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Frequently Asked Questions!

1. When are you going to write a 'real' book?

Every writer I know has been asked this question at some stage in their career. It's not genre-specific! It's asked of writers of: spec. fic, romance, young adult, children's, erotica -- but we all want to know what constitutes a 'real' book? We assume that it must be something that is considered 'worthy' -- perhaps some non fiction tome, or a literary novel. I write spec fic (speculative fiction) because I love to explore the human condition through the perceptions of other beings in extraordinary settings. And I also write what I call 'spec-rom' - speculative fiction with romantic elements. I make no apology!

Of most recent times I have been asked why I write erotic fiction. And why do I have weird spec fic as my chosen sub-genre?

Well, writing erotica is fun. It is also a challenge. How many times can you write about 'it' and still present fresh and unique descriptions? -- this is the greatest challenge to any writer, no matter the genre, but when you write about 'sex' -- words are limited! As for spec fic? Well, I might start out writing using a contemporary setting, but very quickly the 'weird' steps in. No encounters in a pool hall, or parking lot or dingy alley -- my characters have more finesse than to stalk and seduce their 'prey' in such places! No, I have to have a more romantic setting, and the universe is a big place -- there's no need to use cliched settings! And as for using otherworldly characters who are hunter and hunted -- how erotic is the touch of a feather, the feel of scale or fur? This surely adds a new dimension to the erotic experience of reader and writer.

2. You often have animals in your stories-why?

Apart from the 'hero' being an animal? LOL. I share my life with animals as do many other writers and artists. Companions -- whether furred, scaled, feathered are an important part of human existence and a person who doesn't like animals, is, I think, 'suspect'.

3. What advice can you give to a new writer?

There is so much to know, but we are lucky to have expertise so unstintingly given through many online sources. Most new writers ask: "where do I start?" Well, you need to know your intended market. This might sound like putting the cart before the horse, but if you are aiming to write category contemporary romance, for example, then you need to know what the publisher's guidelines require. Regardless of genre, you need to approach the book with a fresh voice, a new take on an old theme. Then you begin to build your book by creating your characters. I have a writing tip posted on this web site for further information. You also need to focus. FOCUS is the key. You must write every day. EVERY day regardless. This is the hard part! Set yourself a goal. A minimum: determine that you will write one page per day (that's 250 words per day). By the end of 12 months you have a 365 page manuscript. Aim for a larger word count (say 5,000 words) per day and how long will it take to finish that book? Every professional writer (regardless of genre or publishing credits) will set a daily minimum writing target. Set writing goals: short, medium and long term. What do you want to achieve and when? How will you achieve these goals?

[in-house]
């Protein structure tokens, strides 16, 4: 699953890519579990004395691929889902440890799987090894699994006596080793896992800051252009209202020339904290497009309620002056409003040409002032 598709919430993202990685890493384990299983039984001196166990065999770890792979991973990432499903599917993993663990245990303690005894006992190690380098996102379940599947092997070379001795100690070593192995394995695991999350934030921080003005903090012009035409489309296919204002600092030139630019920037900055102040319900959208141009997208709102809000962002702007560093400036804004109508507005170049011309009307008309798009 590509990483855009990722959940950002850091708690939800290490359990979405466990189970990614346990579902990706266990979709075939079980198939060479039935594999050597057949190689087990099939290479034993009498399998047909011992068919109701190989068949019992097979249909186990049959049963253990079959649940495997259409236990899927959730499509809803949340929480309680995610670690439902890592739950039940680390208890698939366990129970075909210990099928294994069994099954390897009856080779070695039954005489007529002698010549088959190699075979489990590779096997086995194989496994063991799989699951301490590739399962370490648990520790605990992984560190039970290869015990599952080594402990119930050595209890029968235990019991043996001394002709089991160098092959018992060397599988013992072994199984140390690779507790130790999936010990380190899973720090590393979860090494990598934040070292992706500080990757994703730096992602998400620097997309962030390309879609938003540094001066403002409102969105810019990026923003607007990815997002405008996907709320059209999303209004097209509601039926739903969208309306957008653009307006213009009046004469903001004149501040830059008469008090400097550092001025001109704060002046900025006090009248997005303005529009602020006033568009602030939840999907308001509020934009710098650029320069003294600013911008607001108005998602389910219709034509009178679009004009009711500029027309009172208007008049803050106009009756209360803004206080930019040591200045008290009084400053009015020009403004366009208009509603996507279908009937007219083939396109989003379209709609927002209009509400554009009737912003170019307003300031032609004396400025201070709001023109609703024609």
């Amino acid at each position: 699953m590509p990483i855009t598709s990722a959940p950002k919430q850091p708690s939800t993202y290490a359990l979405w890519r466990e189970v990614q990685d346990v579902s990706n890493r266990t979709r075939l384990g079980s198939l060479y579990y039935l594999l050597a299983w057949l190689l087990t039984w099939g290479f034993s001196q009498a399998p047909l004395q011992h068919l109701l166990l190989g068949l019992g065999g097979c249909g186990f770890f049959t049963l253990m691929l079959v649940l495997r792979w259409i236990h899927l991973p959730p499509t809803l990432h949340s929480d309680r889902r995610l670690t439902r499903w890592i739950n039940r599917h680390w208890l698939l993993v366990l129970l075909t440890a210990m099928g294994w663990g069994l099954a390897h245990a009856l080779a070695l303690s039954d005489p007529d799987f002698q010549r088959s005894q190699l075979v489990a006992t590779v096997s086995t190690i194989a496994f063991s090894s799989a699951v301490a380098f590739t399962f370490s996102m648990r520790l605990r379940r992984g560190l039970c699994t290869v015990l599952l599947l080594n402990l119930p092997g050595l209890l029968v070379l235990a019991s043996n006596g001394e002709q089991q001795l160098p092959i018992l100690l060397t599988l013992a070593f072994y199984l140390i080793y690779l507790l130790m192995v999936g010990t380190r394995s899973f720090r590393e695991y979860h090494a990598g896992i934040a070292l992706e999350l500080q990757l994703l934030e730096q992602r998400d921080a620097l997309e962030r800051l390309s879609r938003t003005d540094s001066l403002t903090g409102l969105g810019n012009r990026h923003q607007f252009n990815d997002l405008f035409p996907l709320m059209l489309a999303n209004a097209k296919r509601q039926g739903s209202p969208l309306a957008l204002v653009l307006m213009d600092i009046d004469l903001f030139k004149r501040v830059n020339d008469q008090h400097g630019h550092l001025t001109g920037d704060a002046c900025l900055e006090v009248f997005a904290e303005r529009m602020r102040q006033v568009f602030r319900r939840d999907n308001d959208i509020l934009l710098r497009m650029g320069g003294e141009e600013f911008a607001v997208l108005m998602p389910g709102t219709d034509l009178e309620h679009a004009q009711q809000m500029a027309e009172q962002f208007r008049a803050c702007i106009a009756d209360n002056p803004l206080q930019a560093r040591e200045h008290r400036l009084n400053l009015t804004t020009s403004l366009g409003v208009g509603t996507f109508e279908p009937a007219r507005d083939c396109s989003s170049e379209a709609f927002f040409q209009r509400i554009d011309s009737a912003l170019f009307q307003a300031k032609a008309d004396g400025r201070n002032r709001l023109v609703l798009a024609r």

4. I am a new writer, will you read my book?

No. Most authors will NOT read unsolicited work: for legal reasons and because manuscript appraisal takes such a long time; many writers haven't got that amount of time 'spare'. It is far better to approach an independent professional editor/expert. There are excellent manuscript appraisal/freelance editorial services available and you can find the reputable ones by contacting your local writers' centre. Also -- be aware that some 'editorial' services aren't worth talking to. Get recommendations from other writers before you decide to send out your work! Scams are out there and all writers need 'beware'. Excellent sites for uncovering scams: preditors&editors and science fiction writers of America (sfwa).

5. I don't think my work is good enough. How can I tell?

LOL. There are few writers who do not doubt their work! Get feedback from a professional editor/reader/agency.

6. How did you get started in your professional career? How long had you been writing before you got published?

I was presenting two ff&p romance writing seminars at the Romance Writers of Australian conference in Sydney some years ago. I did not know until after my workshop finished that there was an editor in the audience. Had I known, I would have gone to pieces! The editor approached me and asked if I would write some ff&p erotica for her. I didn't know what 'erotica' was, but I soon found out, submitted stories and they were published. Not long after another publisher rang me wanting book length ff&p romance. I have written stories ever since I was 5 years old. I started writing with an aim of professional publication in 1992, and my first sale was in 1997. BUT I had been writing for a long time, honing my skill. Most writers will serve an "apprenticeship" that can be as long as 10 years before that elusive first sale. Be Determined and Be Persistent.

Nothing in this world can take the place of persistence. Talent will not; nothing is more common than unsuccessful men with talent. Genius will not; unrewarded genius is almost a proverb. Education will not; the world is full of educated derelicts. Persistence and determination alone are omnipotent. (Calvin Coolidge).

And the day came when the risk it took to remain tight inside the bud was more painful than the risk it took to blossom. (Anais Nin).


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